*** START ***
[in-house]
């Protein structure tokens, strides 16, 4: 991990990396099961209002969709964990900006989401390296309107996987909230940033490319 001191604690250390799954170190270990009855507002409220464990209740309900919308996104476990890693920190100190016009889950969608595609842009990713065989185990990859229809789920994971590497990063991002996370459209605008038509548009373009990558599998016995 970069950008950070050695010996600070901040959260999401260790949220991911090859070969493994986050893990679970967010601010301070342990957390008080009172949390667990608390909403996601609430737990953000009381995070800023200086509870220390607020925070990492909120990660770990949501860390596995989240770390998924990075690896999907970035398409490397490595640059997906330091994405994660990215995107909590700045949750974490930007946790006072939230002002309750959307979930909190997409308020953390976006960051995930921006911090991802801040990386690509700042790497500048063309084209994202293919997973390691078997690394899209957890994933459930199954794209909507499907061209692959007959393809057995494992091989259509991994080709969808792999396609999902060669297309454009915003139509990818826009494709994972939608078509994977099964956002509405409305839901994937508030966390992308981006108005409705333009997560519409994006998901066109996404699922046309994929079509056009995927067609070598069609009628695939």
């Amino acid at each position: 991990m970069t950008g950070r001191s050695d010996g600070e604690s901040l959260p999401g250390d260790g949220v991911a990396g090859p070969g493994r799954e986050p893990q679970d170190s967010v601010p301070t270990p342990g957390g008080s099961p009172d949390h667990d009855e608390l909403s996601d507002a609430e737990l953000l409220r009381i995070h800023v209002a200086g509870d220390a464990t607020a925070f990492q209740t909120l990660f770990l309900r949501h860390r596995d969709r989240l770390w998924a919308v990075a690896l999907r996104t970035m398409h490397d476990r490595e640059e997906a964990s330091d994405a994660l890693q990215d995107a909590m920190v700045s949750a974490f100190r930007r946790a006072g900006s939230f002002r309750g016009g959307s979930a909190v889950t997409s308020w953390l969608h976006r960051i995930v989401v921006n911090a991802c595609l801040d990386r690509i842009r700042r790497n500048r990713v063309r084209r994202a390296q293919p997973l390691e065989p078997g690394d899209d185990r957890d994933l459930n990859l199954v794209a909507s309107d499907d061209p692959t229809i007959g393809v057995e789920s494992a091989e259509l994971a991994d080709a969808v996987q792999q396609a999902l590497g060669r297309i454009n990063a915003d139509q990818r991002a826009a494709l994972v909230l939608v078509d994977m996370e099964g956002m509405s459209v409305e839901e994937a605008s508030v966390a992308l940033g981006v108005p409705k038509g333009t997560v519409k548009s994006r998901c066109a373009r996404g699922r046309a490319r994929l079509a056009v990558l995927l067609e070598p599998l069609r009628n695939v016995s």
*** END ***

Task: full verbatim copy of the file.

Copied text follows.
[in-house]
């Protein structure tokens, strides 16, 4: 991990990396099961209002969709964990900006989401390296309107996987909230940033490319 001191604690250390799954170190270990009855507002409220464990209740309900919308996104476990890693920190100190016009889950969608595609842009990713065989185990990859229809789920994971590497990063991002996370459209605008038509548009373009990558599998016995 970069950008950070050695010996600070901040959260999401260790949220991911090859070969493994986050893990679970967010601010301070342990957390008080009172949390667990608390909403996601609430737990953000009381995070800023200086509870220390607020925070990492909120990660770990949501860390596995989240770390998924990075690896999907970035398409490397490595640059997906330091994405994660990215995107909590700045949750974490930007946790006072939230002002309750959307979930909190997409308020953390976006960051995930921006911090991802801040990386690509700042790497500048063309084209994202293919997973390691078997690394899209957890994933459930199954794209909507499907061209692959007959393809057995494992091989259509991994080709969808792999396609999902060669297309454009915003139509990818826009494709994972939608078509994977099964956002509405409305839901994937508030966390992308981006108005409705333009997560519409994006998901066109996404699922046309994929079509056009995927067609070598069609009628695939």
């Amino acid at each position: 991990m970069t950008g950070r001191s050695d010996g600070e604690s901040l959260p999401g250390d260790g949220v991911a990396g090859p070969g493994r799954e986050p893990q679970d170190s967010v601010p301070t270990p342990g957390g008080s099961p009172d949390h667990d009855e608390l909403s996601d507002a609430e737990l953000l409220r009381i995070h800023v209002a200086g509870d220390a464990t607020a925070f990492q209740t909120l990660f770990l309900r949501h860390r596995d969709r989240l770390w998924a919308v990075a690896l999907r996104t970035m398409h490397d476990r490595e640059e997906a964990s330091d994405a994660l890693q990215d995107a909590m920190v700045s949750a974490f100190r930007r946790a006072g900006s939230f002002r309750g016009g959307s979930a909190v889950t997409s308020w953390l969608h976006r960051i995930v989401v921006n911090a991802c595609l801040d990386r690509i842009r700042r790497n500048r990713v063309r084209r994202a390296q293919p997973l390691e065989p078997g690394d899209d185990r957890d994933l459930n990859l199954v794209a909507s309107d499907d061209p692959t229809i007959g393809v057995e789920s494992a091989e259509l994971a991994d080709a969808v996987q792999q396609a999902l590497g060669r297309i454009n990063a915003d139509q990818r991002a826009a494709l994972v909230l939608v078509d994977m996370e099964g956002m509405s459209v409305e839901e994937a605008s508030v966390a992308l940033g981006v108005p409705k038509g333009t997560v519409k548009s994006r998901c066109a373009r996404g699922r046309a490319r994929l079509a056009v990558l995927l067609e070598p599998l069609r009628n695939v016995s």